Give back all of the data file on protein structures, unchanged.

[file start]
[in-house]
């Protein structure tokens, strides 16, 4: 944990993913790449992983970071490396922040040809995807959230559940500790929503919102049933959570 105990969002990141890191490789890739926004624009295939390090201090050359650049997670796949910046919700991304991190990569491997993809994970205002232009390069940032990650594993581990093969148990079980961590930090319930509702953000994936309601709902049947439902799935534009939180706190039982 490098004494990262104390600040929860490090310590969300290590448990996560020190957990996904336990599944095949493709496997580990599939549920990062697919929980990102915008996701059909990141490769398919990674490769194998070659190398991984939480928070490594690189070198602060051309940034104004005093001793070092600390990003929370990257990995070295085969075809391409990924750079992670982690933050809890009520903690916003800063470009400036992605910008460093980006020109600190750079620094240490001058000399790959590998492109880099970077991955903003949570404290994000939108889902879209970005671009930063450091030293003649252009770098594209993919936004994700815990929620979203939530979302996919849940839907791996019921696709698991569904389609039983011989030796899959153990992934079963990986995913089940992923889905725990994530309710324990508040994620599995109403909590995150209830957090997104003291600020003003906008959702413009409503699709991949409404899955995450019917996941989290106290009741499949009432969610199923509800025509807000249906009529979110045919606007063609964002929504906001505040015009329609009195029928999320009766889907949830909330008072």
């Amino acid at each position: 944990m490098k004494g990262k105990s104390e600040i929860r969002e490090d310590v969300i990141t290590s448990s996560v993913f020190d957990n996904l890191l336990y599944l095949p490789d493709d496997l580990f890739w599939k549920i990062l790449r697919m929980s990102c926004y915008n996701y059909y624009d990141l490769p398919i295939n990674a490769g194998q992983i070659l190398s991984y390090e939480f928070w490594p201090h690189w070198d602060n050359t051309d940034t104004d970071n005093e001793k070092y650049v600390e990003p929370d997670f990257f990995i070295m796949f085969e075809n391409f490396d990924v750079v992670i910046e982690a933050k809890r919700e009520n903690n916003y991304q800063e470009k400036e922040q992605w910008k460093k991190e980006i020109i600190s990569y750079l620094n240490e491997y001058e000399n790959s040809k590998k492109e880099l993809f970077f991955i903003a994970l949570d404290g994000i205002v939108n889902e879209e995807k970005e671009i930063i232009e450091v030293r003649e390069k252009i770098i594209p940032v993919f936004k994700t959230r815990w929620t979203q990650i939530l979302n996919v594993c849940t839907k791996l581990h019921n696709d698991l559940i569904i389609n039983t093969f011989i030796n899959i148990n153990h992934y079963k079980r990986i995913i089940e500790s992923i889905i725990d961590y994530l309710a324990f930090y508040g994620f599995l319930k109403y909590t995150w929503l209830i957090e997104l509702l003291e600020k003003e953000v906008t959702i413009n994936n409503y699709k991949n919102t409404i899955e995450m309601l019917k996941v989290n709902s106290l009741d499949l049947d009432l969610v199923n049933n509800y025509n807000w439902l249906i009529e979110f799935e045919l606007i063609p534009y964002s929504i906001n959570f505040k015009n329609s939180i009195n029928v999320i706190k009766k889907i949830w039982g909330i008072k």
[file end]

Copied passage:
[in-house]
């Protein structure tokens, strides 16, 4: 944990993913790449992983970071490396922040040809995807959230559940500790929503919102049933959570 105990969002990141890191490789890739926004624009295939390090201090050359650049997670796949910046919700991304991190990569491997993809994970205002232009390069940032990650594993581990093969148990079980961590930090319930509702953000994936309601709902049947439902799935534009939180706190039982 490098004494990262104390600040929860490090310590969300290590448990996560020190957990996904336990599944095949493709496997580990599939549920990062697919929980990102915008996701059909990141490769398919990674490769194998070659190398991984939480928070490594690189070198602060051309940034104004005093001793070092600390990003929370990257990995070295085969075809391409990924750079992670982690933050809890009520903690916003800063470009400036992605910008460093980006020109600190750079620094240490001058000399790959590998492109880099970077991955903003949570404290994000939108889902879209970005671009930063450091030293003649252009770098594209993919936004994700815990929620979203939530979302996919849940839907791996019921696709698991569904389609039983011989030796899959153990992934079963990986995913089940992923889905725990994530309710324990508040994620599995109403909590995150209830957090997104003291600020003003906008959702413009409503699709991949409404899955995450019917996941989290106290009741499949009432969610199923509800025509807000249906009529979110045919606007063609964002929504906001505040015009329609009195029928999320009766889907949830909330008072």
């Amino acid at each position: 944990m490098k004494g990262k105990s104390e600040i929860r969002e490090d310590v969300i990141t290590s448990s996560v993913f020190d957990n996904l890191l336990y599944l095949p490789d493709d496997l580990f890739w599939k549920i990062l790449r697919m929980s990102c926004y915008n996701y059909y624009d990141l490769p398919i295939n990674a490769g194998q992983i070659l190398s991984y390090e939480f928070w490594p201090h690189w070198d602060n050359t051309d940034t104004d970071n005093e001793k070092y650049v600390e990003p929370d997670f990257f990995i070295m796949f085969e075809n391409f490396d990924v750079v992670i910046e982690a933050k809890r919700e009520n903690n916003y991304q800063e470009k400036e922040q992605w910008k460093k991190e980006i020109i600190s990569y750079l620094n240490e491997y001058e000399n790959s040809k590998k492109e880099l993809f970077f991955i903003a994970l949570d404290g994000i205002v939108n889902e879209e995807k970005e671009i930063i232009e450091v030293r003649e390069k252009i770098i594209p940032v993919f936004k994700t959230r815990w929620t979203q990650i939530l979302n996919v594993c849940t839907k791996l581990h019921n696709d698991l559940i569904i389609n039983t093969f011989i030796n899959i148990n153990h992934y079963k079980r990986i995913i089940e500790s992923i889905i725990d961590y994530l309710a324990f930090y508040g994620f599995l319930k109403y909590t995150w929503l209830i957090e997104l509702l003291e600020k003003e953000v906008t959702i413009n994936n409503y699709k991949n919102t409404i899955e995450m309601l019917k996941v989290n709902s106290l009741d499949l049947d009432l969610v199923n049933n509800y025509n807000w439902l249906i009529e979110f799935e045919l606007i063609p534009y964002s929504i906001n959570f505040k015009n329609s939180i009195n029928v999320i706190k009766k889907i949830w039982g909330i008072k």